The minute we arrived in Sicily, Lucas and I were impatient to get our feet on Europe’s largest active volcano, Etna.
Climbing Etna is possible from either the Southern or the Northern slope. The South is easily accessible and has a cable-car and minibuses that take you to the top. Naturally, this draws the biggest crowds. Naturally, this is exactly why we chose to climb Etna from the North instead. It is difficult to find information about hiking Etna from the North without a guide. Nevertheless, it’s possible and highly recommended. The trail isn’t marked, so we were happy to have had downloaded the 26-kilometer long hike with GPS-coordinates on our phone.
The gateway to ascend Etna from the North is Piano Provenzana. There is a car park with a few shops from where guided tours leave. It was high-season, so we were a little scared to be greeted by hordes of tourists upon arrival. We were pleasantly surprised to see there was only a handful of people, none of them climbing to the top of Etna that day.
We started at Ristorante Monte Conca from where we ploughed our way up. The unpacked gravel made ascending tough: every two steps up we slid one down. This first bit was the most challenging; we had nearly deserved our pizza break. After about 1,5 hours the gravel road met the main 4×4 route which is used for guided jeep tours. From there the trail was easy to follow and less steep. The charcoal black landscape was out of this world. A couple of ‘The Martian’ references later we found ourselves at the end of the 4×4 route. It was a steep, clumsy and non-signposted hike up to the craters.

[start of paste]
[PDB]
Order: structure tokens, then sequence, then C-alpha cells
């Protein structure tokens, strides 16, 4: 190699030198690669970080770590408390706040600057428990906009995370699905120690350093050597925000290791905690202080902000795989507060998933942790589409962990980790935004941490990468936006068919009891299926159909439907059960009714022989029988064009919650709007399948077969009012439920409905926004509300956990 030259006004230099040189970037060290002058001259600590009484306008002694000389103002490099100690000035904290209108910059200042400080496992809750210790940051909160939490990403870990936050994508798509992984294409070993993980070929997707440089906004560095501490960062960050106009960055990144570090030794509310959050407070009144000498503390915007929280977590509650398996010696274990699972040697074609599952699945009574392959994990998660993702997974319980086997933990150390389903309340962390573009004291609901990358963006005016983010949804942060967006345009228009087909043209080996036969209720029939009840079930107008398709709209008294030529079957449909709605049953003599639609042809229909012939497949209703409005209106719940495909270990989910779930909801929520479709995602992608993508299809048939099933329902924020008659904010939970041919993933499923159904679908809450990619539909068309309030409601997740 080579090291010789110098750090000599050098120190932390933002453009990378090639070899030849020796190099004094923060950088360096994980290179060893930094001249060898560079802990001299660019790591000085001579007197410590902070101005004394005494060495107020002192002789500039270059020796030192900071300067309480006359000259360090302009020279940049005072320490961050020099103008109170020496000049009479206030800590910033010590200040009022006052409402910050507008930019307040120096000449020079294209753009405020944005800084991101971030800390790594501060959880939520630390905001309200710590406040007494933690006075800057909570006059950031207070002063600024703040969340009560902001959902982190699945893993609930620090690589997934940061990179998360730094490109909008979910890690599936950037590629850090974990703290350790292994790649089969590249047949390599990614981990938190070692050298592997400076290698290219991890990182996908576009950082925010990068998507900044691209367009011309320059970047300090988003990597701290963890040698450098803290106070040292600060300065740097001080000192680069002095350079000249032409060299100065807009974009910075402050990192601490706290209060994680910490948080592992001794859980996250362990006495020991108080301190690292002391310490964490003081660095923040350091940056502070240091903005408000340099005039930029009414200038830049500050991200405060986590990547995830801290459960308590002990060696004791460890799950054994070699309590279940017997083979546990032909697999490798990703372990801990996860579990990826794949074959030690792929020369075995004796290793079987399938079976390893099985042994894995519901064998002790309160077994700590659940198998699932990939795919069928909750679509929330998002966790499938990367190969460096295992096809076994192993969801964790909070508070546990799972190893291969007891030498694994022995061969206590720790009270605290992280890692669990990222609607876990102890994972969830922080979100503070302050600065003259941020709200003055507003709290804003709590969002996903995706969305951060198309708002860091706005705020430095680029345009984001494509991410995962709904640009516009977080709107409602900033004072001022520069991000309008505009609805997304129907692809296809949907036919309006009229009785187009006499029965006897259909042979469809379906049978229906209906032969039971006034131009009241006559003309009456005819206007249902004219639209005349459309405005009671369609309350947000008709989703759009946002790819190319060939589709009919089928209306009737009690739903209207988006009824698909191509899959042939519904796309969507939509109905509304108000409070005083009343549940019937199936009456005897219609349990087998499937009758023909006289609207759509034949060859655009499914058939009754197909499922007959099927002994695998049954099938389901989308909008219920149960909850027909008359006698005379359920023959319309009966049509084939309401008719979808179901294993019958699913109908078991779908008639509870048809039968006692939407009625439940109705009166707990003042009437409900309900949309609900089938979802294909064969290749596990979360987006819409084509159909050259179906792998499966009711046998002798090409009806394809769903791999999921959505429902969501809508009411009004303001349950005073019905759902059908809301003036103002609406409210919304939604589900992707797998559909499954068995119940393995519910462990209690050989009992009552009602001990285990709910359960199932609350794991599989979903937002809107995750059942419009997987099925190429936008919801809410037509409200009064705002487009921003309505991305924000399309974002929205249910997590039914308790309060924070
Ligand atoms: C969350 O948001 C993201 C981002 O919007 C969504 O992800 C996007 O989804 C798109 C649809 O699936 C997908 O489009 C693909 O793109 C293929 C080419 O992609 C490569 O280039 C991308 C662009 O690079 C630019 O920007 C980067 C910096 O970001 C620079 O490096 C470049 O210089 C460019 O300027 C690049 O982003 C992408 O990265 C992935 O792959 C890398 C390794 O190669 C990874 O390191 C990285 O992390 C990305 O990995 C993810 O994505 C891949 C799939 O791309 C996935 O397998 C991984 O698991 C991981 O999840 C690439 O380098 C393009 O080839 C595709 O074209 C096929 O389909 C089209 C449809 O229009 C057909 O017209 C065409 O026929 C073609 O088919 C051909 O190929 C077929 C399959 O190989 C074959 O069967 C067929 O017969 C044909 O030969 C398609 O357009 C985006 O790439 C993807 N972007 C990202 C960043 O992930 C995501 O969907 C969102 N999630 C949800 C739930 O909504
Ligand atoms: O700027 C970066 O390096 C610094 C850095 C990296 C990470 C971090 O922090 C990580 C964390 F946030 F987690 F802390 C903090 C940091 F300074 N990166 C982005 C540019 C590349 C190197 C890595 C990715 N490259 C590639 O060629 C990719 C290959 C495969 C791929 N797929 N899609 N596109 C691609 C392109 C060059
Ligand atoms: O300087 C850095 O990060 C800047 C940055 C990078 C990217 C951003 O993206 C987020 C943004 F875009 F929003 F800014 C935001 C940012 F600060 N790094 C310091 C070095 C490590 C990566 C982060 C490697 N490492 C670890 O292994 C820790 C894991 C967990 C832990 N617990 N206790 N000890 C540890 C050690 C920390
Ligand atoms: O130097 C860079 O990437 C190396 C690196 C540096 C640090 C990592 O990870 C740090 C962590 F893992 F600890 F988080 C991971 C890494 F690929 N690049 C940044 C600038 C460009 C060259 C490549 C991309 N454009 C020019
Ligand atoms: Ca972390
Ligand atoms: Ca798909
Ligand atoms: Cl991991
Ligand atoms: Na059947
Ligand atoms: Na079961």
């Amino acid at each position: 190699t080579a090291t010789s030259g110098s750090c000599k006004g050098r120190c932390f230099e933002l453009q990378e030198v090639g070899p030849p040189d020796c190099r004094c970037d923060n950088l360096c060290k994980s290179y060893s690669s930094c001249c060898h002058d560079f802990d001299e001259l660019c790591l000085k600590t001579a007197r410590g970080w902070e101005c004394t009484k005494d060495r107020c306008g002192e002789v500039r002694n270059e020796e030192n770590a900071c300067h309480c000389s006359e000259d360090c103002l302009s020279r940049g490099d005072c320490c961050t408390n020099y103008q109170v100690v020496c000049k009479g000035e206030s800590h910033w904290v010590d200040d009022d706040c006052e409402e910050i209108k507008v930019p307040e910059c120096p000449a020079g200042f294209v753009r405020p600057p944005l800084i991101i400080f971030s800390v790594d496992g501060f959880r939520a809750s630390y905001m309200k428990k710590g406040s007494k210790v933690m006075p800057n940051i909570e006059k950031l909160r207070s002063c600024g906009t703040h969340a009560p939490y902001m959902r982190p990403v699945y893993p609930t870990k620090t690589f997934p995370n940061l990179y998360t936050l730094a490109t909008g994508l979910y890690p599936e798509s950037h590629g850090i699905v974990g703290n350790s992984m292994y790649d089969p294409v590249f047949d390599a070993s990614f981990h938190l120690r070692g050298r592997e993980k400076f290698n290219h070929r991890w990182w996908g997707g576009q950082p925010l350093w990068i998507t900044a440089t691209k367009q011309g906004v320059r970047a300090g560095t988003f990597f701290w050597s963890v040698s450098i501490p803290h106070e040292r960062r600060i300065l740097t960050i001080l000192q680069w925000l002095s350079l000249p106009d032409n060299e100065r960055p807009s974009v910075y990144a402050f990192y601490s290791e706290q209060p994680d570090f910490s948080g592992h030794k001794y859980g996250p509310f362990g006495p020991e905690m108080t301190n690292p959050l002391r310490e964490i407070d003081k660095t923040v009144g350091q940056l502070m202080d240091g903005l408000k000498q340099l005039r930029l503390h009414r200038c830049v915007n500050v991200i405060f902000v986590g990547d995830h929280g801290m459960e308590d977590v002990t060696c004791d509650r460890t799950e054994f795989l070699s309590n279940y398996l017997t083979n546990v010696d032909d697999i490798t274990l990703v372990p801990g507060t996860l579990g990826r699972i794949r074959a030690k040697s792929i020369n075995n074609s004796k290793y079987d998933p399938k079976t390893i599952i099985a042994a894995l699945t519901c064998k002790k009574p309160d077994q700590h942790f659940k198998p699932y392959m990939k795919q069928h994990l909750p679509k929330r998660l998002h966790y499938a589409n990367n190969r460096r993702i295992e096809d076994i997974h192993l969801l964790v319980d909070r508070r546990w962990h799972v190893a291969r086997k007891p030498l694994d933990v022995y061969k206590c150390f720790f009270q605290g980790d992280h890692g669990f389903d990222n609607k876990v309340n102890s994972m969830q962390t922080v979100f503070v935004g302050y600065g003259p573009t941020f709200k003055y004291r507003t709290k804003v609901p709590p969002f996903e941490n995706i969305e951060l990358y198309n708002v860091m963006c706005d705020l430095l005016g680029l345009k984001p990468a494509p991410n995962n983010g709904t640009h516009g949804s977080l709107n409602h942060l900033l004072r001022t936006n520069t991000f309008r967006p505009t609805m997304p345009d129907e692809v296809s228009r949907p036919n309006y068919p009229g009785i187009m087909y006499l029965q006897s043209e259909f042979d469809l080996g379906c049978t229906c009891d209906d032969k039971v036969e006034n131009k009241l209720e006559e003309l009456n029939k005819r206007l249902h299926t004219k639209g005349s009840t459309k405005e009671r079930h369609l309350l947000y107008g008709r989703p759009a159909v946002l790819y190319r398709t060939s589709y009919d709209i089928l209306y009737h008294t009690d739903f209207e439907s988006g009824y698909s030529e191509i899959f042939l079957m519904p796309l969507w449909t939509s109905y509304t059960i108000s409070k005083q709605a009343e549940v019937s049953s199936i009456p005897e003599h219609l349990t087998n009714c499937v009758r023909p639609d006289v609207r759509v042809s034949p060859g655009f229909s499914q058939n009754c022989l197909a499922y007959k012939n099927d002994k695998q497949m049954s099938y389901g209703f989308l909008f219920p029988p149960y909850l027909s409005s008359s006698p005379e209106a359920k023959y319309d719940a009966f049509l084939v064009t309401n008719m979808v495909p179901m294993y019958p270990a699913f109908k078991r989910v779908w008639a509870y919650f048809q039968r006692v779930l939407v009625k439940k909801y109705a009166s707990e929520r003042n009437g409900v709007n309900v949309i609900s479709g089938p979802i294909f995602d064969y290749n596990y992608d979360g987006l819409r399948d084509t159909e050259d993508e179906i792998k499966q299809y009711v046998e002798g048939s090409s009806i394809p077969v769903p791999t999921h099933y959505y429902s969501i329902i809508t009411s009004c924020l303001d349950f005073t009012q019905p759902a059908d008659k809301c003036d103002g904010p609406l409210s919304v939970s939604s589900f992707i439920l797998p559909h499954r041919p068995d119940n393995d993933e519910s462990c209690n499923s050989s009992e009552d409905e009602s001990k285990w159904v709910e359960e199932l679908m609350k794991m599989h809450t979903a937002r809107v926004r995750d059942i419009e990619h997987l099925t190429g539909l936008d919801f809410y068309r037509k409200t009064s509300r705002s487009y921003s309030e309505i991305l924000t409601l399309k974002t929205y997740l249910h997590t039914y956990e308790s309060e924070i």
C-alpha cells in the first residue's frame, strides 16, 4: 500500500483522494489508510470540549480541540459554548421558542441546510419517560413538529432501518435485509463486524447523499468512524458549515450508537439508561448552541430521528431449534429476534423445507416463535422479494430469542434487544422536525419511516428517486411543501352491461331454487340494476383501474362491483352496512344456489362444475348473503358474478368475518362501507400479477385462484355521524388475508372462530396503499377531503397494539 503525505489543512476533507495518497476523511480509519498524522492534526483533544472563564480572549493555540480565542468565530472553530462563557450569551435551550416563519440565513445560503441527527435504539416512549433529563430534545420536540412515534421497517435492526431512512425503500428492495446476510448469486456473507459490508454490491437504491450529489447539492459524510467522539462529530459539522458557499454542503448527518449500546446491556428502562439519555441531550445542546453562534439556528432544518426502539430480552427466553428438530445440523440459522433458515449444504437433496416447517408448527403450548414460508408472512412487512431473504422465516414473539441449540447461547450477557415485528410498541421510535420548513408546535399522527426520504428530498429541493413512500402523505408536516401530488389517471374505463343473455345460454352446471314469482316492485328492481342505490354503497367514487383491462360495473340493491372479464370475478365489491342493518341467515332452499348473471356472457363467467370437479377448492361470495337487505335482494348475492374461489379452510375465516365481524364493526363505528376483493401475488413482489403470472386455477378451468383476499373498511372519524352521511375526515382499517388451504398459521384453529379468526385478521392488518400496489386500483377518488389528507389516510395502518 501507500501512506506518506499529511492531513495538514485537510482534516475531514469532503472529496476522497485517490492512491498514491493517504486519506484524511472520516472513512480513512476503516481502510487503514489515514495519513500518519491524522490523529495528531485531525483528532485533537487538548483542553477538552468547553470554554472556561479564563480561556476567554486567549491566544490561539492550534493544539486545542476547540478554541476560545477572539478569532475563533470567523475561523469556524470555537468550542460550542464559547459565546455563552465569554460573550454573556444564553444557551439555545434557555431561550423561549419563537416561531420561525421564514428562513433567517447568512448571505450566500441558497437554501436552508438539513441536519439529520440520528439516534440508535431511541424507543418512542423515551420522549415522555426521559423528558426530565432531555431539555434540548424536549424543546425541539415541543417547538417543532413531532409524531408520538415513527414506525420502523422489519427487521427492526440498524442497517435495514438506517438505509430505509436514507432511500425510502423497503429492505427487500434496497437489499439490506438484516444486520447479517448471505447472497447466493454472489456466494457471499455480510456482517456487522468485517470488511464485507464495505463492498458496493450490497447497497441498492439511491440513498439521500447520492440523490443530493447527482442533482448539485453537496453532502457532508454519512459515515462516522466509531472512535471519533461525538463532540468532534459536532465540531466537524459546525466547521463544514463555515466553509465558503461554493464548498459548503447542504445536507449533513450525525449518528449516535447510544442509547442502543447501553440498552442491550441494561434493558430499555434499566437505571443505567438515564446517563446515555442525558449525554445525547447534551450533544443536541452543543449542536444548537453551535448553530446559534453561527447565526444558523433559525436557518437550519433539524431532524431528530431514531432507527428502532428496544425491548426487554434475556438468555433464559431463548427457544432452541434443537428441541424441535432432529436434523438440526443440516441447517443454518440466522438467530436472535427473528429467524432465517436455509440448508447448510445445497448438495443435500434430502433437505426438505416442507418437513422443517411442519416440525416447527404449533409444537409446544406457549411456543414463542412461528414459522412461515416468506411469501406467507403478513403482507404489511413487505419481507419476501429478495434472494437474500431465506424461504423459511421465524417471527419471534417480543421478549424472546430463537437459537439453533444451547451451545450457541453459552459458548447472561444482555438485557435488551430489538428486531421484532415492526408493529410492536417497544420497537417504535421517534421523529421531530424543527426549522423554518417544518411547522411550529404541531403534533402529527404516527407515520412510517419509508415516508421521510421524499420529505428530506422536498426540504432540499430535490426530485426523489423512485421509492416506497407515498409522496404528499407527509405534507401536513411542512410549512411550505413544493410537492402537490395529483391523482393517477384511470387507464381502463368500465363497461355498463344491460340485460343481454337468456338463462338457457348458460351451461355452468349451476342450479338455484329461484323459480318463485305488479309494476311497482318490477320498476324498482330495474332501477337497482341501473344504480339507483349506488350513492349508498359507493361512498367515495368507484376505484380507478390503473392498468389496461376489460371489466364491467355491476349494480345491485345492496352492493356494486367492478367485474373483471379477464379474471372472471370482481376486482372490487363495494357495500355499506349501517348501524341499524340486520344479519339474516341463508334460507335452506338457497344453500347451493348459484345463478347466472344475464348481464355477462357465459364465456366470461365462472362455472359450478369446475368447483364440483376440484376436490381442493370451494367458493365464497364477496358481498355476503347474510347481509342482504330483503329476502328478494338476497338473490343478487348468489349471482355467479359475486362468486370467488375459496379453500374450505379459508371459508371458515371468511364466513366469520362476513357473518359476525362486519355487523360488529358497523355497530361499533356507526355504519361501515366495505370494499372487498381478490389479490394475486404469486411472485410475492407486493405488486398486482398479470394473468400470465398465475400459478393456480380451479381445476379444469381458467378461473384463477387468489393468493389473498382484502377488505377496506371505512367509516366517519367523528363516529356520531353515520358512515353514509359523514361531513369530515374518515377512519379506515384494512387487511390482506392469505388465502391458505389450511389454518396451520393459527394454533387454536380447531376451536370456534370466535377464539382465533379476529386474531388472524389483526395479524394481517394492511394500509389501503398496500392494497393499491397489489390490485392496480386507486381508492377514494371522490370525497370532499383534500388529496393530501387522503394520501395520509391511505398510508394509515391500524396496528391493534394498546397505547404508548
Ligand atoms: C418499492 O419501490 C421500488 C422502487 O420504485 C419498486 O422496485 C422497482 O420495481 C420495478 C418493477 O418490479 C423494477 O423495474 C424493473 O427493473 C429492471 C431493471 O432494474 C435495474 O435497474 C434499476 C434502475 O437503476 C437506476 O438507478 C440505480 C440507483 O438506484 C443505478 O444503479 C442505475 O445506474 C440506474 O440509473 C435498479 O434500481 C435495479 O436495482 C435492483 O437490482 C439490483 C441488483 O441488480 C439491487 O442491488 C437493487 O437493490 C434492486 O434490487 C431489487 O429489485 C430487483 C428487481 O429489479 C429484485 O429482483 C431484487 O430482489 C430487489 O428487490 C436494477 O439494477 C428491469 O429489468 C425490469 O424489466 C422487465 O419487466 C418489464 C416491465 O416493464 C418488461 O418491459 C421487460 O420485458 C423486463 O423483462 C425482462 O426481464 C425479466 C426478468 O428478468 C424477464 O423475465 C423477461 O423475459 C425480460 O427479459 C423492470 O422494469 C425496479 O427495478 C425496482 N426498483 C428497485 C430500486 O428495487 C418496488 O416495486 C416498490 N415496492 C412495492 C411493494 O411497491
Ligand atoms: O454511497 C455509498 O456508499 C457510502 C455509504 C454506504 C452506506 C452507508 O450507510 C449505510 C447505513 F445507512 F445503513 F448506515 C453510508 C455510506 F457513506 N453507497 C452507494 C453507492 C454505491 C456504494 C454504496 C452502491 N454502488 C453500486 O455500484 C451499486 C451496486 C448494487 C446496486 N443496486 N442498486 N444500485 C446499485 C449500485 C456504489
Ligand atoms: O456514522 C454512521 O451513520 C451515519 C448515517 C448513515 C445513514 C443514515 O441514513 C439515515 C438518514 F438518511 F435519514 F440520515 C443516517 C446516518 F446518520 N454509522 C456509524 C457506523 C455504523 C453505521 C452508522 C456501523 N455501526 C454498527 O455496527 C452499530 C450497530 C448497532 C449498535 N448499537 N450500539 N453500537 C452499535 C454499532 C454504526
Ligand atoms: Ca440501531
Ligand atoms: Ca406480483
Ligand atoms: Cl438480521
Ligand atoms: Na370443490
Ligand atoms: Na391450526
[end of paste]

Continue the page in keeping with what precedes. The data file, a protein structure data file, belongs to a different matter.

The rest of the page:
We followed our guts which guided us in the wrong direction, right in-between the Northeast Crater of 1911 and Bocca Nuova. By then the weather had switched: dark clouds loomed overhead, thick fog surrounded us, and strong winds forced us to hold on to everything – especially to ourselves. When we spotted the sharp edge and gulping depth of Bocca Nuova, it was as if Beelzebub himself had opened his gates. The forces of nature added a touch of drama and right there and then we knew: you don’t mess with Etna. Two days later she erupted – I swear I could have felt it in the air that day.
Under the grey sky the moonlike landscape looked even darker, the contrast with the green vegetation even stronger. Instead of descending the gravel route we took up, we stayed on the 4×4 route instead. Great choice, as that offered a comfortable hike past dozens of craters and Cerniera di fuoco 2002; the lava fields and stream of destruction of the 2002 eruption. The ever-present vistas of Etna’s top were spectacular.
Only one day in Sicily, we knew we had already gathered a never to be forgotten memory.